Canada has the world’s largest coastline and, as such, is well-positioned to be a leader in the blue economic space. The panelists in this presentation demonstrate the leadership and innovation currently happening on the Island but also highlight the need for increased investment in what could be a driving force towards a sustainable food economy. The blue economy includes opportunities from traditional seafood harvesting to the growing kelp farming industry. It even includes the development of carbon capture technology, which is a product that is increasing in global demand. 

These industries are poised to develop sustainable food systems, create jobs in remote communities and provide economic and leadership opportunities to Indigenous Nations. In order to do this, the panelists argue, Vancouver Island and Canada as a whole, need to invest in a blue vision from government support to education programs, from investing in innovation to supporting the businesses already doing the work to build a new, blue economy. 

Magic Happens When Arts & Business Converge

Nordicity presented the arts impact assessment of the Vancouver Island and Gulf Island super-region, proposing that there is untapped potential in uniting arts and business. Benefits include making communities better places to do business, creating networking opportunities, and most significantly, making communities more attractive to live, work and visit through a shared sense of identity. 

Frank D’Ambrosio used the example of the arts and innovation district (Victoria 3.0) which will embed arts and culture into commercial and residential development. Artists need to be invited to the table early on — they bring a certain way of thinking that needs to be embedded in decision-making processes. Other examples discussed were the Malahat Skywalk, whose artistic contributions have played a bigger role in the project’s success than imagined, leading to more artistic initiatives.  

Modernizing Our Forest Practices — How will we make this happen?

Melissa Sanderson, Assistant Deputy Minister, Forest Policy and Indigenous Relations Division, spoke to three goals in updating forest policies and legislation through three goals: increasing participation in the forest sector, enhancing stewardship and sustainability (including old growth forests) and strengthening the social contract to ensure all communities have an opportunity to benefit.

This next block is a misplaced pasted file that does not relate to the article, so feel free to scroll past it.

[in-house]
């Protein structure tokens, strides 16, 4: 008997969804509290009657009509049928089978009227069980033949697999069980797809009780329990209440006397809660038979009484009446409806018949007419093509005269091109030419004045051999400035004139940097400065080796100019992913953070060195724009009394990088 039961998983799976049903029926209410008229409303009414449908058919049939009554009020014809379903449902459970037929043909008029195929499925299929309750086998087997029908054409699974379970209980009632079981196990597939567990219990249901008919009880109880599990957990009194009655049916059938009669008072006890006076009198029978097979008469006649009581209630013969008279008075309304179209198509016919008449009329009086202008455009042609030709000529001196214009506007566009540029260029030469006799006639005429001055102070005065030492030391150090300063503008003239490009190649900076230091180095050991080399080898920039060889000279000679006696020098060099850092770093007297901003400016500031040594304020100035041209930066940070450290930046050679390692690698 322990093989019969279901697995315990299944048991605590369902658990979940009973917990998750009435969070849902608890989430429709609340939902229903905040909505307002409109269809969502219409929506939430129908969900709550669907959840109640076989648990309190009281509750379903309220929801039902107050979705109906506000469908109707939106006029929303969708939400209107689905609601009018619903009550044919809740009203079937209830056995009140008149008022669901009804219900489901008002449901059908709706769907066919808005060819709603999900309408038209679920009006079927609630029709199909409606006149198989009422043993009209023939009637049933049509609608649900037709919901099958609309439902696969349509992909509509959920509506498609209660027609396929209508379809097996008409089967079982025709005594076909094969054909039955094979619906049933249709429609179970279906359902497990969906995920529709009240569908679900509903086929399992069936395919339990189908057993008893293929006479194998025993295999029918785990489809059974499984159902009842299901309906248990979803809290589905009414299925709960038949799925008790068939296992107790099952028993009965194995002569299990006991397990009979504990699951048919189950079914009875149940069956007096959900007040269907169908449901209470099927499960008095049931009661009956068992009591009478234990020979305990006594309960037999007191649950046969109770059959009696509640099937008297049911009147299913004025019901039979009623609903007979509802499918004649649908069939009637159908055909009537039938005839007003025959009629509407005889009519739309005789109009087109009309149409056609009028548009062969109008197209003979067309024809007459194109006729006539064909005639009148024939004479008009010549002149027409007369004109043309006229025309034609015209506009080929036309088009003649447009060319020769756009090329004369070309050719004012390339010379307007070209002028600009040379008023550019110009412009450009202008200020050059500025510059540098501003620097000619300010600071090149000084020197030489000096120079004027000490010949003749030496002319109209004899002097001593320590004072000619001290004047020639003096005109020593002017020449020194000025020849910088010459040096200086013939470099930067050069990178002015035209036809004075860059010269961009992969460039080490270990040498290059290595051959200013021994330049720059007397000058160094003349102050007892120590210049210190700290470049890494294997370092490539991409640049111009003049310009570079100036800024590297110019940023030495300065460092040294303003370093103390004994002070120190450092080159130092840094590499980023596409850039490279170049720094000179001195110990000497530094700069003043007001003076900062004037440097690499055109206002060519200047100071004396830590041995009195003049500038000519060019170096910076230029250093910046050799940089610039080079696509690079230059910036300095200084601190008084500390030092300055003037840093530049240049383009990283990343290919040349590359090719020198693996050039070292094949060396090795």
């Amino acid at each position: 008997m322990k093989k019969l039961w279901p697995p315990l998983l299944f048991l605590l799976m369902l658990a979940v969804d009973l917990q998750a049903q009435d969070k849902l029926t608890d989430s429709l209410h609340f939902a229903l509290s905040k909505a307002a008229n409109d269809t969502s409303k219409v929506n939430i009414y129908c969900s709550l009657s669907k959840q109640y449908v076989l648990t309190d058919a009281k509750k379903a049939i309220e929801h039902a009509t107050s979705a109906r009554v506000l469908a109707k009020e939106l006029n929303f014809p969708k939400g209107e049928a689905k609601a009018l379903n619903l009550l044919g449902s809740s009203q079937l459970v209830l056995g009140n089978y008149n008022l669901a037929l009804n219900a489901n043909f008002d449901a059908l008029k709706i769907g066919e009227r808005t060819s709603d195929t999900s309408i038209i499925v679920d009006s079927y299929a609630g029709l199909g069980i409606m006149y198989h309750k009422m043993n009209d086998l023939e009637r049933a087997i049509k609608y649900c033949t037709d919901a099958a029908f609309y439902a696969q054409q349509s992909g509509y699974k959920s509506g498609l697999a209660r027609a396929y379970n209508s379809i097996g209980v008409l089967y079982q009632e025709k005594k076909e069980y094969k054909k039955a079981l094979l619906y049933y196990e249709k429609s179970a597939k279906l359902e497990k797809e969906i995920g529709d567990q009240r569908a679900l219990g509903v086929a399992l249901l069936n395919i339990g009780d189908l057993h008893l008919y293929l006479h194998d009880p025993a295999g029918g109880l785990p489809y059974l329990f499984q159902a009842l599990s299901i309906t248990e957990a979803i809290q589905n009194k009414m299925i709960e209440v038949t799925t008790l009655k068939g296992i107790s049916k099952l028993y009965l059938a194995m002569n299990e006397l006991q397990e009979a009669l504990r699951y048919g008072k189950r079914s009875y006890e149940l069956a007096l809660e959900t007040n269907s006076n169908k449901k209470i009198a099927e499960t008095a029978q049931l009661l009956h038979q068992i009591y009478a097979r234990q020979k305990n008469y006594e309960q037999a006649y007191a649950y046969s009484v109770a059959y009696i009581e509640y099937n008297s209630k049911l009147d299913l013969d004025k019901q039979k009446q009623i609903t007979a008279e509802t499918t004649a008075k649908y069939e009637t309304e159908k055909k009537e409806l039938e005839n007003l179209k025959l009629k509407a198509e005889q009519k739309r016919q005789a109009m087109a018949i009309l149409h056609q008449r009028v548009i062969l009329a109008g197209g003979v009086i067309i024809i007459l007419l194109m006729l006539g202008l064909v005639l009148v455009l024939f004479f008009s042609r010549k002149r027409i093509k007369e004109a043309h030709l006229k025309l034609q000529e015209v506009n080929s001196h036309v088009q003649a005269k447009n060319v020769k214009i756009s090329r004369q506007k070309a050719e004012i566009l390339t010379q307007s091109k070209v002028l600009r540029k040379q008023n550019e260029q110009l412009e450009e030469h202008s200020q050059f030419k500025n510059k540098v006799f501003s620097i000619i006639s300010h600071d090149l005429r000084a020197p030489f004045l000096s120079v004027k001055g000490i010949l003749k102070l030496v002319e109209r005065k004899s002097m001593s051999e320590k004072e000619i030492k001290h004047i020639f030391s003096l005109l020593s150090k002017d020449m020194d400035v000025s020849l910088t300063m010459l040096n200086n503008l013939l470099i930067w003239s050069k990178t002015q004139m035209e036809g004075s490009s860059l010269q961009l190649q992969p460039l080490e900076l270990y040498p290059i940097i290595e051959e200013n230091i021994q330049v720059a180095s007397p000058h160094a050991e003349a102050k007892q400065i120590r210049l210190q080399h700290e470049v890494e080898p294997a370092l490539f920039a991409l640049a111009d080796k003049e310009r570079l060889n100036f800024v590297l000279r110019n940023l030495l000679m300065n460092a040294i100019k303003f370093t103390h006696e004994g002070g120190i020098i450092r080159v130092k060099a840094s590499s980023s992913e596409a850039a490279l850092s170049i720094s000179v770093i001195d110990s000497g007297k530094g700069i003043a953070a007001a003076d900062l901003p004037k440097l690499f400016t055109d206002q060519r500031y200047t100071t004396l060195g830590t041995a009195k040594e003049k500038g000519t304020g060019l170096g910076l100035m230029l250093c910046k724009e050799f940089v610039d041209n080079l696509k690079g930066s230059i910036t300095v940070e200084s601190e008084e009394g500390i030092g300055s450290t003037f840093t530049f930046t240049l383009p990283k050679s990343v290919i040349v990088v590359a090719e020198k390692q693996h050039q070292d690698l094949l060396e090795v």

Graham Sakaki from VIU and Sandy Stern from the Forest Practices Board talked about a pilot project in 2019 that that addressed the simplification of wood waste management by the removal of residual fibre. Benefits include fuel reduction, air quality improvement from reduction in burning, increased employment opportunities and attracting secondary manufacturing.

They were followed by Shannon Janson of Western Forest Projects and Chief Robert Dennis of the Huu-ay-aht First Nation who talked about the process of creating a reconciliation protocol agreement and forming a Limited Partnership in which the Huu-ay-aht could buy ownership interest in — they now hold 35% ownership. Janson emphasized that a healthy partnership must be ongoing and doesn’t end with legal agreements. Chief Dennis talked about being guided by principles of sustainability with main focuses currently watershed renewal to enhance salmon stock and forest management practices. He reinforced Hišuk ma cáwak — that everything is connected. 

Further reading:

Susan Mowbray on the findings of the 2021 State of the Island Economic Report